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Pesticide Exposure and Predictive Genomics: Finding Early Stage Asymptomatic Disease

Seminar Series
Thursday, January 18, 2018
11:45 am - 1:00 pm
Dr. Lisa Satterwhite
Toxicology Spring Seminar Series

Dr. Lisa Satterwhite, Duke Univ. Biomedical Engineering, will speak on Jan. 18, 2018, in Field Auditorium, Environment Hall.

Dr. Satterwhite joined Biomedical Engineering at Duke to study health inequity in Latino migrant farmworkers and agricultural communities of eastern NC, loves optics and collaborates with Duke Photonics to create diagnostic optical signatures for sickle cell anemia and cancer, and teaches a class where students do original research towards an early stage pancreatic cancer diagnostic. This year, the class identified a blood biomarker that appears to function as a tumor invisibility cloak. She has developed human neural stem cell models for the NICHES CEHC and has found that ascorbic acid remediates cell division deficits from exposure to nicotine and pesticides.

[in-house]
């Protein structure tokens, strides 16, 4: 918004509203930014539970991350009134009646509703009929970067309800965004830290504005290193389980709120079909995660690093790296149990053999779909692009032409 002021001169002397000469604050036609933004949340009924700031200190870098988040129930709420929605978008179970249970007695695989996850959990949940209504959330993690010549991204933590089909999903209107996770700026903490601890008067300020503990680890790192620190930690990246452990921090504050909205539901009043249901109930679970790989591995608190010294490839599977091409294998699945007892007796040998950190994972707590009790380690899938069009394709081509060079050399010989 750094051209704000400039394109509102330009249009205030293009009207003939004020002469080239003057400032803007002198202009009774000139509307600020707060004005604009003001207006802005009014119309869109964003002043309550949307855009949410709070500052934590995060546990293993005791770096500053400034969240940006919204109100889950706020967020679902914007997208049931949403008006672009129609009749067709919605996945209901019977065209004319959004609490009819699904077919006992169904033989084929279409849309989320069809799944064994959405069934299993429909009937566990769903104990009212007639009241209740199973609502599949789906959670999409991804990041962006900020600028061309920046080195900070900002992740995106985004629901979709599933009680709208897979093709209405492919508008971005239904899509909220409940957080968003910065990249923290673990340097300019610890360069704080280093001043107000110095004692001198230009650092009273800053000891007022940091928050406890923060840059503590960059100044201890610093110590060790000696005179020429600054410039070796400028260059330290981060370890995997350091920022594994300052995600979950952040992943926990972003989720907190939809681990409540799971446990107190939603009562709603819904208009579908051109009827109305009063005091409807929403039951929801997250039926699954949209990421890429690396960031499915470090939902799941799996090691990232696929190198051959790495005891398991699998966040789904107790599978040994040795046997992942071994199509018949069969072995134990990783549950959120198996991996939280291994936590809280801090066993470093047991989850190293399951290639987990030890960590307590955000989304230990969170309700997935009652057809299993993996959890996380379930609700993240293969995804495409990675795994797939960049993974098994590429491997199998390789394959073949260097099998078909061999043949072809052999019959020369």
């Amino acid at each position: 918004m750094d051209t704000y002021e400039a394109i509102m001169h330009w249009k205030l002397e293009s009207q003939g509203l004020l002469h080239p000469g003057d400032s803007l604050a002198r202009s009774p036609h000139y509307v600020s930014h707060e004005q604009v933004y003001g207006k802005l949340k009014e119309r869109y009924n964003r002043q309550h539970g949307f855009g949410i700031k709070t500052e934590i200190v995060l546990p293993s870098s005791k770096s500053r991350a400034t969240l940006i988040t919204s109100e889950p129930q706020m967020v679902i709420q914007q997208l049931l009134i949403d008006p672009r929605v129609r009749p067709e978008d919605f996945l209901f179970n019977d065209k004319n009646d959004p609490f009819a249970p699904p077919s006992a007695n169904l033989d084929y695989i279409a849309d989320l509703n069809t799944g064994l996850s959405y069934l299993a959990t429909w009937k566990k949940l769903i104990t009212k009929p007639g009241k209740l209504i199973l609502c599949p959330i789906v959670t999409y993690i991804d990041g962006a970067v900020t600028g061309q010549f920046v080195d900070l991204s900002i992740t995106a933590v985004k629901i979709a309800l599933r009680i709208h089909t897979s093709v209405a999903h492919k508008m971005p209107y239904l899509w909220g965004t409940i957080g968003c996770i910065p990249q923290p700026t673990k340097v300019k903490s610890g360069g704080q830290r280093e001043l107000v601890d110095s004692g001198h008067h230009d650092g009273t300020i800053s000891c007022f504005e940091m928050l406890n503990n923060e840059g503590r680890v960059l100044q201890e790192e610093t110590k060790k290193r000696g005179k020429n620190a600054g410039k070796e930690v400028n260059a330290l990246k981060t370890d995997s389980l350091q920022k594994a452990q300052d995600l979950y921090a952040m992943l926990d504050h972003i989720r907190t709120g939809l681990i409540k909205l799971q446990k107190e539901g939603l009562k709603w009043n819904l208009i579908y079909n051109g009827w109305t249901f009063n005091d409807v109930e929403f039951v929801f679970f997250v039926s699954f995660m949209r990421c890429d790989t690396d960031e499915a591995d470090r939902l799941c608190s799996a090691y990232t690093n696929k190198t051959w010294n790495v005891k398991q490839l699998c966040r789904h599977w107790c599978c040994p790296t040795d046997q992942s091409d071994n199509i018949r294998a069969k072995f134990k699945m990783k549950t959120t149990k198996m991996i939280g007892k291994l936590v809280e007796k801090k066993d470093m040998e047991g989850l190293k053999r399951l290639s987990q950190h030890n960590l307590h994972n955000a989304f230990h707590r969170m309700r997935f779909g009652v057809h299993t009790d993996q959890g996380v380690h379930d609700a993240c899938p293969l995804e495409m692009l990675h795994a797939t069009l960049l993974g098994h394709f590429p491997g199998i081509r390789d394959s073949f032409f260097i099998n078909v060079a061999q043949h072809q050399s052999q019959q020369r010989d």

On Thursday, January 18, we will hear about Dr. Satterwhite's work with the Latino farmworker communities of eastern NC. She initiated an ongoing field study in 2010 after learning of severe birth defects among Latina farmworkers. She will tell us about the first genomic signature for pesticide exposure that is highly similar to Parkinson's disease and early results of neurodevelopmental deficits in children and youth who do farmwork. She will end with predictive risk models based on the electronic medical record that can be applied to any diagnosis related to an environmental exposure.

Contact: Sarah Phillips